Autonomous trucking is going to have a massive impact on professional drivers, and also on the service industry that surrounds long distance trucking. 3.5 million truck drivers in the US, along with circa 5 million in the trucking service industry. That is a big group of people to become unemployed over the next ten or twenty years. Here is a good article about the impact of autonomous long distance trucking.

    The impact on professional drivers notwithstanding, I'm quite looking forward to autonomous electric vehicles. I lived in London for four years, and in Silicon Valley for the last three. I've enjoyed driving on some holidays to France, and a few road trips around Northern California and into the mountains. But day to day driving - I haven't enjoyed that pretty much at any time in the last seven years. I would much rather have a little robot drive me up and down the 101 than have to deal with it myself. And I would especially prefer that all the other people on the 101, checking their smartphones at the wheel, were also being driven by little robots.

    Autonomous vehicles require infrastructure. No-one will want to own them. You just want to call one on your smartphone, and have it pootle up to your location. Hopefully sounding like a vehicle from the Jetsons. I look forward to keeping my old Alfasud in a garage for the occasions when I can get out of town and actually drive, and then using an autonomous vehicle for my day to day pootling.

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    1. If Daimler just started in 2015 they are way behind. I worked for Lockheed Martin on Darkstar and a couple of DARPA projects involving autonomous vehicles in the 90s and was recruited to volvo AB in 1999 to work on their autonomous vehicles in 1999. Some of the items that we worked on are used today such as adaptive cruise control, automatic braking and lane change control. The vehicles were able to function just fine several years ago. The downside was cost and liability.
      I am hesitant at predicting the future. The percentage of electric vehicles is falling not rising, and I see interest waning for multiple reasons. I have seen hydrogen and a dozen other possibilities explored all with great promise, bit no follow through. To be honest I see the ICE continuing it's dominance for the next 10 years. But then again perhaps I'm wrong.

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    3. BionicTorqueWrenchApril 9, 2016 at 10:07 AM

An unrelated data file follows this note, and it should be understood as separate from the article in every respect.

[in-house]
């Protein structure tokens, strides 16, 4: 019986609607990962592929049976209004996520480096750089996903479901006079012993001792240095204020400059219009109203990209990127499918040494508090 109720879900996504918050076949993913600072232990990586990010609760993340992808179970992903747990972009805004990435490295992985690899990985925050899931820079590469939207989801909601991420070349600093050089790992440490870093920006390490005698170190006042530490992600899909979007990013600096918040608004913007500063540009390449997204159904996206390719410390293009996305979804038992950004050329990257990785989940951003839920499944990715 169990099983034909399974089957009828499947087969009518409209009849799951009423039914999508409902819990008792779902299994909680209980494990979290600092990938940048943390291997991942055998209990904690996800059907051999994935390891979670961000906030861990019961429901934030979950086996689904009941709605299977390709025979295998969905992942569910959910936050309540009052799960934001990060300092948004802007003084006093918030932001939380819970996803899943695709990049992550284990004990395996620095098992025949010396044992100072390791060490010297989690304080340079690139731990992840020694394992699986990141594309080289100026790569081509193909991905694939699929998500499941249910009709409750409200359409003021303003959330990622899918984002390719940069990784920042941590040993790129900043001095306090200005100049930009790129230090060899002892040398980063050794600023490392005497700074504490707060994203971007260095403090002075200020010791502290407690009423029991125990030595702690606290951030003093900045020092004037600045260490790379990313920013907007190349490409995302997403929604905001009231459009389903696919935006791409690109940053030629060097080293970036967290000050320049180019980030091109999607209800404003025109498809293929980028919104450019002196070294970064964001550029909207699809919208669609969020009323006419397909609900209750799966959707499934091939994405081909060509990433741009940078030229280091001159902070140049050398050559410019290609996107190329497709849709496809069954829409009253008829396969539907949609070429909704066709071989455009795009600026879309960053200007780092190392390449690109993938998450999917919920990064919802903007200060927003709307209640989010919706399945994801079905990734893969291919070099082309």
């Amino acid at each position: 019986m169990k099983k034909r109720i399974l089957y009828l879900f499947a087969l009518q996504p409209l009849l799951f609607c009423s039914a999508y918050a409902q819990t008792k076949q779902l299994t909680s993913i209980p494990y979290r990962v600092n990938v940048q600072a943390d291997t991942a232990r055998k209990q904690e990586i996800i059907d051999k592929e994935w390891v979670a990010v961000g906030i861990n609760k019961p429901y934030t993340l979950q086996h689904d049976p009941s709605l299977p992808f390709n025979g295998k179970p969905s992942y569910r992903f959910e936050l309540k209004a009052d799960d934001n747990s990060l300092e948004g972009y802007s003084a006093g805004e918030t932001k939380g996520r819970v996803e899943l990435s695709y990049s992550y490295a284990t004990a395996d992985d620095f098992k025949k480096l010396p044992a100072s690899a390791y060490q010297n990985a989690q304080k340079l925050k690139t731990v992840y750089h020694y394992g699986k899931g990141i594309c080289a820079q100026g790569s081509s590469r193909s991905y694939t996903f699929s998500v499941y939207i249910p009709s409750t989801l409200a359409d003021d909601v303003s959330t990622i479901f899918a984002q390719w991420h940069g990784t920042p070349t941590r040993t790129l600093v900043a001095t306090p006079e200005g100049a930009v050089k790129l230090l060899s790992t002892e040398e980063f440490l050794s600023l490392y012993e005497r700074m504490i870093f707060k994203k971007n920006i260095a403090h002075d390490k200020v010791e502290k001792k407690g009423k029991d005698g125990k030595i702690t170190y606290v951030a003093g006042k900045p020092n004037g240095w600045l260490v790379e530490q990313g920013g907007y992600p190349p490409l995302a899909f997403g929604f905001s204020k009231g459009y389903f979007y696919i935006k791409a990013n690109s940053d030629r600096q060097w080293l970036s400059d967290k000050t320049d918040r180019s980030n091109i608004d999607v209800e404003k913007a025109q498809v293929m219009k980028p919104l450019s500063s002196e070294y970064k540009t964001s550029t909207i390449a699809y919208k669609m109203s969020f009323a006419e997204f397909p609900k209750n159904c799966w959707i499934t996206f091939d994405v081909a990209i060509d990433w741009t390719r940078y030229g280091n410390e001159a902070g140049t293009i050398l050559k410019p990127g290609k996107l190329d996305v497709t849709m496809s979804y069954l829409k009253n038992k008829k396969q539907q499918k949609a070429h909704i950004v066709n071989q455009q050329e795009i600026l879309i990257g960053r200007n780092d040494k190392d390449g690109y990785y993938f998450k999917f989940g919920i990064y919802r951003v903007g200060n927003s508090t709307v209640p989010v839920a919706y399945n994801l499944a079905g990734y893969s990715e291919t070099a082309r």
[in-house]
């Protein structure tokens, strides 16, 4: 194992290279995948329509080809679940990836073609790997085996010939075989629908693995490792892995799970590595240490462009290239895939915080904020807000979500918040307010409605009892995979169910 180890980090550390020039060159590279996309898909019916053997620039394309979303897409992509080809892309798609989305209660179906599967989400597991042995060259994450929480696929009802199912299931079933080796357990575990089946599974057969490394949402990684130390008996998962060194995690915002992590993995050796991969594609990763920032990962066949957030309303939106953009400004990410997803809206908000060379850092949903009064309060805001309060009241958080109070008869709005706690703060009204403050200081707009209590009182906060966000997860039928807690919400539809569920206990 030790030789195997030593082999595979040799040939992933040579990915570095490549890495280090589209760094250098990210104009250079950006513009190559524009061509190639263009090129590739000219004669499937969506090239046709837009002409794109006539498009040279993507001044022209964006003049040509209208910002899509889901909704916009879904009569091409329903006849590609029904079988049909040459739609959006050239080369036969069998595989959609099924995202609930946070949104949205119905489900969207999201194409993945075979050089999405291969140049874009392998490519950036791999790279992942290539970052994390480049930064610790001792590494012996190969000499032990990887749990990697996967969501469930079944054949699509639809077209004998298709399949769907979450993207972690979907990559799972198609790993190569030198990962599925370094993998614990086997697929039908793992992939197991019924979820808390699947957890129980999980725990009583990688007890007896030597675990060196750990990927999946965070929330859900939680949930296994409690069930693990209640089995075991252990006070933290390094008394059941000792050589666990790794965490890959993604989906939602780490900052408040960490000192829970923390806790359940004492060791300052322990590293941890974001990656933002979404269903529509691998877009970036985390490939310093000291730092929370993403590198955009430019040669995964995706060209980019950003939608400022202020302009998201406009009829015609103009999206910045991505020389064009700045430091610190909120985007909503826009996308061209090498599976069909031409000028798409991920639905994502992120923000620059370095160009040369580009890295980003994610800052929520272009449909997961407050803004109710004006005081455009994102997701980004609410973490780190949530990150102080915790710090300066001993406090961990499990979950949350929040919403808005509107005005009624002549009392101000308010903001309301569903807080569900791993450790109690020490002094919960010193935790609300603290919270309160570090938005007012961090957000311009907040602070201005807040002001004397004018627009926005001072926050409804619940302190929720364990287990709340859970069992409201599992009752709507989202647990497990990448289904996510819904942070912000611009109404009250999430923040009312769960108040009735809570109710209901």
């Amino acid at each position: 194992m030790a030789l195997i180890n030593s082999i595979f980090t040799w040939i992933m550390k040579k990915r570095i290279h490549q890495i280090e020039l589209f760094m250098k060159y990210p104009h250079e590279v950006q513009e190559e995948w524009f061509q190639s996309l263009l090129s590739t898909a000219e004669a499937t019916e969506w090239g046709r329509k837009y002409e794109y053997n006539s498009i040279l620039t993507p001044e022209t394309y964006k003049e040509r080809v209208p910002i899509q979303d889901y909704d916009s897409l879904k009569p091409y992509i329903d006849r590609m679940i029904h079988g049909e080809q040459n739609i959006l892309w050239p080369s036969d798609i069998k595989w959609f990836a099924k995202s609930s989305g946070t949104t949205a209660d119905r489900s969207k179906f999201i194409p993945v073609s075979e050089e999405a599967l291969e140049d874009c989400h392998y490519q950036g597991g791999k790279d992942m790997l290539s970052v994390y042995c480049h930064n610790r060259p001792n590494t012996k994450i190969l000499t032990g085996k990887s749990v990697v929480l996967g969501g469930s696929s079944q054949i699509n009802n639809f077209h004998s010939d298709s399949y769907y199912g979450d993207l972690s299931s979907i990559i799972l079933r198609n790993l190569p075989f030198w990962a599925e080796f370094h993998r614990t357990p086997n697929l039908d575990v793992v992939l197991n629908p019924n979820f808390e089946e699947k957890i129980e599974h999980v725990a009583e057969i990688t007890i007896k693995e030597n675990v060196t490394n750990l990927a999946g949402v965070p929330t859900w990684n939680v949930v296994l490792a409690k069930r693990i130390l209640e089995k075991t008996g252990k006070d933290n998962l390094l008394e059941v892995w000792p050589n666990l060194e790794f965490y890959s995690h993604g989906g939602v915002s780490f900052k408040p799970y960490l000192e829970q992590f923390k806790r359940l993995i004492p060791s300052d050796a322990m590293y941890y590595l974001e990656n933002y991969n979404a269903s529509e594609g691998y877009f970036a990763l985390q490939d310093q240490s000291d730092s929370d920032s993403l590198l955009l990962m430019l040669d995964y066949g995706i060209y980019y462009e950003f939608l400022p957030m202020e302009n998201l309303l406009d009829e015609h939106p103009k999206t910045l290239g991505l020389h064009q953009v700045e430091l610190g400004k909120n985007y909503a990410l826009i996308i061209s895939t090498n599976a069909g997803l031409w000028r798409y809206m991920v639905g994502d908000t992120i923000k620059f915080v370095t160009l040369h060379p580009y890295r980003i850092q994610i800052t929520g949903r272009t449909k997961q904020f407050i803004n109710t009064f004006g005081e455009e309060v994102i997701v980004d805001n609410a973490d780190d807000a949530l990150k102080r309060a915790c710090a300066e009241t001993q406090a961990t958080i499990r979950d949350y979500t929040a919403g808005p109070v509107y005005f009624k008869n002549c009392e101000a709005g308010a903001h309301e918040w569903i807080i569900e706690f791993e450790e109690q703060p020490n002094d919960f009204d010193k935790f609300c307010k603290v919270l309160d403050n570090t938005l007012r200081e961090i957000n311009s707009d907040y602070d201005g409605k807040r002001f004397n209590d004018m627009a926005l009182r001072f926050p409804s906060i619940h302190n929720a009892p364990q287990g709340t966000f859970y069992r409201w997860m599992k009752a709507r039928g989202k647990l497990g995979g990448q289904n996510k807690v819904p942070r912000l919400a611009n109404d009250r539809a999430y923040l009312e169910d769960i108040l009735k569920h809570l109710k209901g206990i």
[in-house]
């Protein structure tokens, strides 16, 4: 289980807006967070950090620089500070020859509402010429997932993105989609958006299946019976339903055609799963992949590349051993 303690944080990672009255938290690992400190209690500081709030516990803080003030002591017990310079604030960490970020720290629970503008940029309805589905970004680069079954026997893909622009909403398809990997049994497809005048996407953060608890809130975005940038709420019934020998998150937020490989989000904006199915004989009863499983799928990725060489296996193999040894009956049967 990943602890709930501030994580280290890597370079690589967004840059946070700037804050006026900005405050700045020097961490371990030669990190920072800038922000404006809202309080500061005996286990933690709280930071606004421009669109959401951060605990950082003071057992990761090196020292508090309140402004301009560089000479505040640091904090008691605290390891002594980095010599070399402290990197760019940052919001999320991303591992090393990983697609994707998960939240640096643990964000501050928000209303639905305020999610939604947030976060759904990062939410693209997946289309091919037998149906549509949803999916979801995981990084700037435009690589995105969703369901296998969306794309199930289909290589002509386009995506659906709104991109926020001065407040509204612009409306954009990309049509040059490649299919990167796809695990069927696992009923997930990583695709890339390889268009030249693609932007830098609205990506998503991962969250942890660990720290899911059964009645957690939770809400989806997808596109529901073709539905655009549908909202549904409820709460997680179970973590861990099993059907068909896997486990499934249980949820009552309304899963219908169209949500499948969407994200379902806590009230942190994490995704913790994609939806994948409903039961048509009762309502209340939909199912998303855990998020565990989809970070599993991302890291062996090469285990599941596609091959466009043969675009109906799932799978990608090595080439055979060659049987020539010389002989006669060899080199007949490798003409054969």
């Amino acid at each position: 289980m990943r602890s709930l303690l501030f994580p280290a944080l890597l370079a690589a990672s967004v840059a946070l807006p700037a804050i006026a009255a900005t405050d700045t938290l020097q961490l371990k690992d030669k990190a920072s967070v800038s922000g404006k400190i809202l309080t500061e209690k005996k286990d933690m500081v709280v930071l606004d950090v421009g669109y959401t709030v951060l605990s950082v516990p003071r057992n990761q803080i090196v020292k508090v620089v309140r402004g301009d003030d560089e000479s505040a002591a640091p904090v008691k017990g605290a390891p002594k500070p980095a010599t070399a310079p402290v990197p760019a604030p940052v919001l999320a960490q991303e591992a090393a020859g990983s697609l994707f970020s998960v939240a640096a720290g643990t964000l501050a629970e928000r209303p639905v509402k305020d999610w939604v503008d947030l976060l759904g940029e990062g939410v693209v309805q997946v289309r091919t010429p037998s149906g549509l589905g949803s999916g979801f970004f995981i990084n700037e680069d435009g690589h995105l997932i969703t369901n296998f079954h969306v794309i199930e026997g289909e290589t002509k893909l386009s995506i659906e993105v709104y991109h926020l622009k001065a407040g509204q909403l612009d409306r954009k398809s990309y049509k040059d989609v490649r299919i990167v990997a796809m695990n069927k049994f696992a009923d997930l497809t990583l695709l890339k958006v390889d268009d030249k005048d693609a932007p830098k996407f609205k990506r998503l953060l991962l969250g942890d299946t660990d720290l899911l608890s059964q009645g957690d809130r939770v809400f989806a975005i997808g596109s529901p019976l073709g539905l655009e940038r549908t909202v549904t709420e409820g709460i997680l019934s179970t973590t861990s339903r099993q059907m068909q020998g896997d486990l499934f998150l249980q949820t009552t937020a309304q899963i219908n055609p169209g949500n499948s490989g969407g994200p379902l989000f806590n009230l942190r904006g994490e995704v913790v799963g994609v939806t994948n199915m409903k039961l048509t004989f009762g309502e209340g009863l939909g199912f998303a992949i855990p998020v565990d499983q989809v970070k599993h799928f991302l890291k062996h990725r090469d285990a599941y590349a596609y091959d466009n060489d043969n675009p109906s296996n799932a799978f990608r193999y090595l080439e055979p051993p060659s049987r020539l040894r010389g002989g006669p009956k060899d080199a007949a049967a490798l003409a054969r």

Daimler have started running autonomous trucks on actual roads and delivering goods - a commercial rollout.

      Delete
  5. My guess is that once autonomous cars become safe, the race will be on to meet the demand. The parts that go into them will plummet in price like any other electronic devices. The end of the non -autonomous vehicle will follow closely, as cars with drivers will become the liabilities. Driving will be regarded as a nuisance by even the most die hard of drivers, who will be able to drive off road if they care to. If you had the ability to flip a switch and go to self drive mode, my guess is that you would opt to turn the task over to a computer 100% of the time within a matter of days.
    We are in the golden age of driving as we know it with extremely fast cars of all kinds available for little money. Fuel prices are also extremely low. My prediction is that the transition to electric, autonomous cars will happen soon and be complete soon after. Car ownership will be the exception, rather than the rule, as well.

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  6. So what I'm hearing is autonomous electric cars will be the wave that sweeps the industry. Add some paranoia after a few autonomous accidents, so a switch that allows a driver to take over the car. Then add insurance monitoring, which will become a big carrot to reduce costs, and encourage people not to take over driving the car. Then add big sticks of extra insurance costs and extra taxes for people that do not have these devices. Then add virtual reality headgear that allows you to pretend you're driving a Ferrari through Italy as your Tesla Commubox 5 takes you carefully to your video screen at work, where you communicate electronically with other electronic identities, until you get back in your Commubox; which takes you home to watch some electronic entertainment.

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  7. "desuckification boutiques".........this will be the growth sector in the coming years. Everything from toaster like modern cars to politician's promises to self annointed political commentators would benefit from a visit to your local desuckification boutique. You'll be able to purchase all manner of aftermarket products that will enhance not only your pathetic dweeb like robocar but your inflated sense of self importance. Whoops...I'll be back I have to go visit mine now!